With mortgage interest rates on the rise, it’s becoming more of a financial struggle for cash-strapped Americans to step across the threshold of a new home.
As a result, lenders increasingly are pushing the use of interest-only adjustable-rate loans and optional-payment mortgages. The burden of these riskier products is falling on middle-income and moderate-income borrowers with less than stellar credit scores, according to a new study released by the Consumer Federation of America.The study, “Exotic or Toxic? An Examination of the Non-Traditional Mortgage Market for Consumers and Lenders,” analyzed borrower and loan characteristics of more than 100,000 mortgages originated between January and October 2005.
The analysis showed that African Americans and Latinos were more likely to receive payment-option mortgages than whites and that African Americans were more likely to receive interest-only mortgages.
“While the lending industry has characterized non-traditional borrowers as financially sophisticated and savvy consumers, the truth is that many are far from affluent and could be betting the house on their mortgages,” said Allen Fishbein, CFA’s director of credit and housing policy.
“Because homeownership is so critically important to financial security, these Americans are unwittingly putting their entire financial livelihood at risk,” Fishbein warned. Borrowers are increasingly relying upon non-traditional mortgages as a means to buy homes they could not otherwise afford in a rapidly escalating housing market, he said.
Exotic mortgage products typically offer lower monthly payments than traditional fixed-rate loans early on. But when these loan terms adjust, usually after two to five years, consumers are vulnerable to payment shocks. For example, on a $200,000 home, the monthly payment could rise by 54 percent on an interest-only adjustable-rate mortgage and by 123 percent on a payment-option mortgage if the interest rate rose to 6.5 percent from 5 percent.
“Non-traditional mortgages are more complex than your parents’ home loan,” said CFA senior researcher Patrick Woodall. “Some highly leveraged or unsophisticated consumers could end up learning that the mortgage that helped them buy their home was a ticking time bomb that destroyed their finances for years.”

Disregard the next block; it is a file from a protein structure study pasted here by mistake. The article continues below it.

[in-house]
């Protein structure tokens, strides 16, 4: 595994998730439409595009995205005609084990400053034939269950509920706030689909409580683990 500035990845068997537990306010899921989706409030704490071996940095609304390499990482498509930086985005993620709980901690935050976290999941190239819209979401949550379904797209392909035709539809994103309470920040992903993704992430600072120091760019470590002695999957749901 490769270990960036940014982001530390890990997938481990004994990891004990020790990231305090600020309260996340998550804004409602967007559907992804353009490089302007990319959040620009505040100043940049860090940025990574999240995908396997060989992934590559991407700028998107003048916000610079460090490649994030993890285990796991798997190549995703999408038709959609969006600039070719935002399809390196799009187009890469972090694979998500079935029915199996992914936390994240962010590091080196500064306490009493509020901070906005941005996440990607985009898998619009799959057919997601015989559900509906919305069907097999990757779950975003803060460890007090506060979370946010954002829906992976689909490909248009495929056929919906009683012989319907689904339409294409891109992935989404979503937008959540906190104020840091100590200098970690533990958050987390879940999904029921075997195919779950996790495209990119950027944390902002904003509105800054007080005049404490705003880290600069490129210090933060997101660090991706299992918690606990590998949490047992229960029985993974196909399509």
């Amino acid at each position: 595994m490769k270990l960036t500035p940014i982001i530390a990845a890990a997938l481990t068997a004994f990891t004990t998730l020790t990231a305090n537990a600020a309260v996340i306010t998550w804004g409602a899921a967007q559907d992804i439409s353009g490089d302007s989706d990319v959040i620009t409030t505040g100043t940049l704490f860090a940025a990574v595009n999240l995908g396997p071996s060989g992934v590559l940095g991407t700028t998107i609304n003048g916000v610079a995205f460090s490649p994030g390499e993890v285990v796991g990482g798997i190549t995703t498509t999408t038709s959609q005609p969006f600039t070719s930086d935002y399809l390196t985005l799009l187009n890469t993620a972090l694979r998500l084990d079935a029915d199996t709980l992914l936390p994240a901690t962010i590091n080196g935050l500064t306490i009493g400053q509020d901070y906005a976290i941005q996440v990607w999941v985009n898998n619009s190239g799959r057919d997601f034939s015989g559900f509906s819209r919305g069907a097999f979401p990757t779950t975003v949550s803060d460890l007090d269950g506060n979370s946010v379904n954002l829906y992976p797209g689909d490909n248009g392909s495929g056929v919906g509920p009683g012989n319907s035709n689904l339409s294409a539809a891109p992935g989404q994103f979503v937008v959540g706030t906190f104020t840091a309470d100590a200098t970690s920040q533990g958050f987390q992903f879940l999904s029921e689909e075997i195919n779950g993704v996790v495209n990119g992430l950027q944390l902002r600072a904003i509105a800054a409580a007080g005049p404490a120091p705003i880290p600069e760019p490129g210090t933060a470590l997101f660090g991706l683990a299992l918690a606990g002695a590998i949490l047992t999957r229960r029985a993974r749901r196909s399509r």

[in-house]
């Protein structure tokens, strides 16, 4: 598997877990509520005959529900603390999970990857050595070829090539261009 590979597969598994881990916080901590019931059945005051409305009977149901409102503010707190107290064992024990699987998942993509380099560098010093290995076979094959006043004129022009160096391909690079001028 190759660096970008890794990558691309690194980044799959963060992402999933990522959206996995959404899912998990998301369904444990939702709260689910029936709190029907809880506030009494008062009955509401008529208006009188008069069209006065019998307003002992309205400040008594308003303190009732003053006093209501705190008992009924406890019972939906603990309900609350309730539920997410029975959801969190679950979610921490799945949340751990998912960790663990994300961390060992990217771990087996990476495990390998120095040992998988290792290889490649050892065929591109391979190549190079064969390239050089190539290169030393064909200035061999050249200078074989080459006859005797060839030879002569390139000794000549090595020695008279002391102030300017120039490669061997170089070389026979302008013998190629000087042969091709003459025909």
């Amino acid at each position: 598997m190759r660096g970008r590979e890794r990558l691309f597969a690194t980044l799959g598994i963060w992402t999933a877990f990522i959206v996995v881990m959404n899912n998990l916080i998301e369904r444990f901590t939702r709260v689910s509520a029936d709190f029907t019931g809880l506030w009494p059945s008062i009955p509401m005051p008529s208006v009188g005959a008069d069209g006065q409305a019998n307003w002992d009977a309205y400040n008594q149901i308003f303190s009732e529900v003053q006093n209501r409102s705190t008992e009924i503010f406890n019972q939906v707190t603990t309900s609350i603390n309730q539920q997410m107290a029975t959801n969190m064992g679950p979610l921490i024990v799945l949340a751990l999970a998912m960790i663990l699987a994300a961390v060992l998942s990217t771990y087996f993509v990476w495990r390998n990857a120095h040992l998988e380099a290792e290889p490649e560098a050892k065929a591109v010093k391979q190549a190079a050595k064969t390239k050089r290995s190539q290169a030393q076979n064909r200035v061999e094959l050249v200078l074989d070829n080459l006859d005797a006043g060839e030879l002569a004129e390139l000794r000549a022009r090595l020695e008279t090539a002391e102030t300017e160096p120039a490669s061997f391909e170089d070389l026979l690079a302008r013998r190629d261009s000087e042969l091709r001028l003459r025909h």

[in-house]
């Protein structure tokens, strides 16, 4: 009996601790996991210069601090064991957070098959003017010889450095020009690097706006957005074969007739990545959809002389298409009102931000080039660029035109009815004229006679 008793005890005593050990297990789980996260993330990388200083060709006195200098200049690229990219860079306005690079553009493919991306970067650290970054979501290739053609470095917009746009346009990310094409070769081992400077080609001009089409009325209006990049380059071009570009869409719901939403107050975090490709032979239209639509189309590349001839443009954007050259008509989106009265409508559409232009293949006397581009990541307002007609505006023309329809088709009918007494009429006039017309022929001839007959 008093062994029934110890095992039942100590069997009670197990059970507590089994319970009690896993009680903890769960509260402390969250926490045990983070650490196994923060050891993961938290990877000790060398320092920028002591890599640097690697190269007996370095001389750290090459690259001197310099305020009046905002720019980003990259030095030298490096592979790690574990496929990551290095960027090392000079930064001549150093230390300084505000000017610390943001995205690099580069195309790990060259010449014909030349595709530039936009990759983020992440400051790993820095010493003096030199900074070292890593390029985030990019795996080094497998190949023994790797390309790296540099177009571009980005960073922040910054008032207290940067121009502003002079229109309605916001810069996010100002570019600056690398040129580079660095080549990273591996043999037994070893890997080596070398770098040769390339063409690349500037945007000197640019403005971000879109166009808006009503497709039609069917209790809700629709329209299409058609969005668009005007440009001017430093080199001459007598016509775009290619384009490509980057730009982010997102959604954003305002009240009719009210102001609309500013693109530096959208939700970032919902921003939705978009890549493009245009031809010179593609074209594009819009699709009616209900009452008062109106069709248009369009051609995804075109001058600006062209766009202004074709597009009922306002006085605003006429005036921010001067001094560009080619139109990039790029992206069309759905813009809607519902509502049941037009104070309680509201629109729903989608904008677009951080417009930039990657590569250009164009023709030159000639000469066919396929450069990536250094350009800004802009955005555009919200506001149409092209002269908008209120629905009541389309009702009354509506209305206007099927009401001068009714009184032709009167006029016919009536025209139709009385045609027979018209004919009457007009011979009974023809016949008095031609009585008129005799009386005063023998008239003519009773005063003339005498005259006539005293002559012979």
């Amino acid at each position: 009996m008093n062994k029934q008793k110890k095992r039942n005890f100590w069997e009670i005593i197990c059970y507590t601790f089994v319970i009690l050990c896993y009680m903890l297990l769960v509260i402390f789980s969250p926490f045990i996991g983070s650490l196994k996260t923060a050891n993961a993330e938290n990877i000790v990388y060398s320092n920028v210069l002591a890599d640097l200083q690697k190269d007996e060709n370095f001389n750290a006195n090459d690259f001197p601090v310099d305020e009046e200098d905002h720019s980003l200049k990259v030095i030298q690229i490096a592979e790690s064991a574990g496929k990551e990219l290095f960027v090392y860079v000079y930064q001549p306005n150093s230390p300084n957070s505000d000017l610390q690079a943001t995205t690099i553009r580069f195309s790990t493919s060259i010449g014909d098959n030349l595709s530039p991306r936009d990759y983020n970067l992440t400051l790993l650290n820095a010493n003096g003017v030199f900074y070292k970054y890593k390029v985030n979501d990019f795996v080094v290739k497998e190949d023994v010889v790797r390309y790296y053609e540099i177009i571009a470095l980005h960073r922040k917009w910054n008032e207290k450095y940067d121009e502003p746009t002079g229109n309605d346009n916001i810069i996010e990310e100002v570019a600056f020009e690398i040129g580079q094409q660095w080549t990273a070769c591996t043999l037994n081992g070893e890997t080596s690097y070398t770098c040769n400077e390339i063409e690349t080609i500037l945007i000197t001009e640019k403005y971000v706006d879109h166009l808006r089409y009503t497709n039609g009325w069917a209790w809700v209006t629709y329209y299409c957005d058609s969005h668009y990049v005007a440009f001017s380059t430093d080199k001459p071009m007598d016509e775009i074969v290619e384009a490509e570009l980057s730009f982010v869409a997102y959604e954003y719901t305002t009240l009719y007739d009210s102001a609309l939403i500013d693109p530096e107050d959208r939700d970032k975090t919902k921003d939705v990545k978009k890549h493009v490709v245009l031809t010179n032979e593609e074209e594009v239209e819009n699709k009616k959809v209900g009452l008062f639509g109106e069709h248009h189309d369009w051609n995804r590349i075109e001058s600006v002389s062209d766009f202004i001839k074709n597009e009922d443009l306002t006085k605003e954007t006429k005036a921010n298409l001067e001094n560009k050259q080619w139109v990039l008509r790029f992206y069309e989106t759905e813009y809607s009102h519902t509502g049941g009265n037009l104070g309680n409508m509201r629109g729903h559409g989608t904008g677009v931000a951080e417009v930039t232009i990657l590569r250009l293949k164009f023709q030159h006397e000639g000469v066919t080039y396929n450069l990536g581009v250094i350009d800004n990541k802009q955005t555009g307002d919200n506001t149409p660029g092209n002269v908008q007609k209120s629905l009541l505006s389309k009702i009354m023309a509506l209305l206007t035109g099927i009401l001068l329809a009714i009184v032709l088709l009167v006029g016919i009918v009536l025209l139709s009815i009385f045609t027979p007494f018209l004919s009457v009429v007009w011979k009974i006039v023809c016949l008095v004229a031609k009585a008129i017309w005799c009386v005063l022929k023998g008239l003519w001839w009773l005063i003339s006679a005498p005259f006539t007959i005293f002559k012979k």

The CFA study found evidence that these loans are not being marketed exclusively to the wealthy, sophisticated consumers most able to risk that payment shock.
For example, most non-traditional mortgage borrowers earn less than $70,000 annually, less than the median income in the high-cost housing markets where these loans are most prevalent.
Among interest-only borrowers, more than a third earned under $70,000, and about one in six who earned under $48,000 annually. Similar percentages of payment-option borrowers earned less than $70,000 (35 percent) and less than $48,000 (12.1 percent).
Latinos are nearly twice as likely as non-Latinos to receive payment-option mortgages, while African Americans were 30.4 percent more likely than non-African Americans to receive payment-option mortgages. African Americans were also 11.7 percent more likely than non-African Americans to receive interest-only mortgages.
Many non-traditional borrowers have credit scores that are average or weaker. More than half (53.8 percent) of payment option borrowers and nearly two-fifths (38 percent) of interest-only borrowers have credit scores below 700. More than a fifth (21.4 percent) and about one in eight (12.1 percent) of interest-only borrowers had credit scores below 600.
“Non-traditional mortgage products may benefit certain consumers but pose more risks than benefits for many others,” Fishbein said.
Furthermore, there are indications that many borrowers do not fully understand that these mortgages expose borrowers to potentially sharp increases in borrowing costs, he said. As a result, federal regulators recently urged lenders to provide more comprehensive information to borrowers.
“Given the array and complexity of many of the new mortgage products being offered, improved disclosures may not be enough,” Fishbein warned. “The plain fact is that deferred-payment mortgages simply may not be appropriate for all borrowers who receive them and therefore could pose a threat to home ownership stability.”
The report’s findings recently were presented at public forums held by both the Federal Trade Commission and the Federal Reserve Board.
Meanwhile, an adjustable-rate mortgage that drastically limits borrowers’ interest-rate risk while still allowing them to enjoy the benefits of falling rates has been introduced by New York Mortgage Company, LLC.
Known as the Homeowner Protection ARM, the new 30-year loan product has an introductory interest rate pegged at 6.5 percent for three months, and a cap of 6.99 percent for the first 10 years. If interest rates fall during that decade, the floor on the rate is 4 percent.
Interest rate adjustments on the loan are pegged to the London Interbank Offered Rate (LIBOR). The rate is adjusted monthly and has a low margin of 1.5 percent over LIBOR, which gives it a fully indexed rate of only 6.75 percent currently.
Real estate columnist and media consultant Don DeBat has written about Chicago-area housing and mortgage markets since 1968. He is chief executive officer of DeBat Media, Inc., www.DonDeBat.net.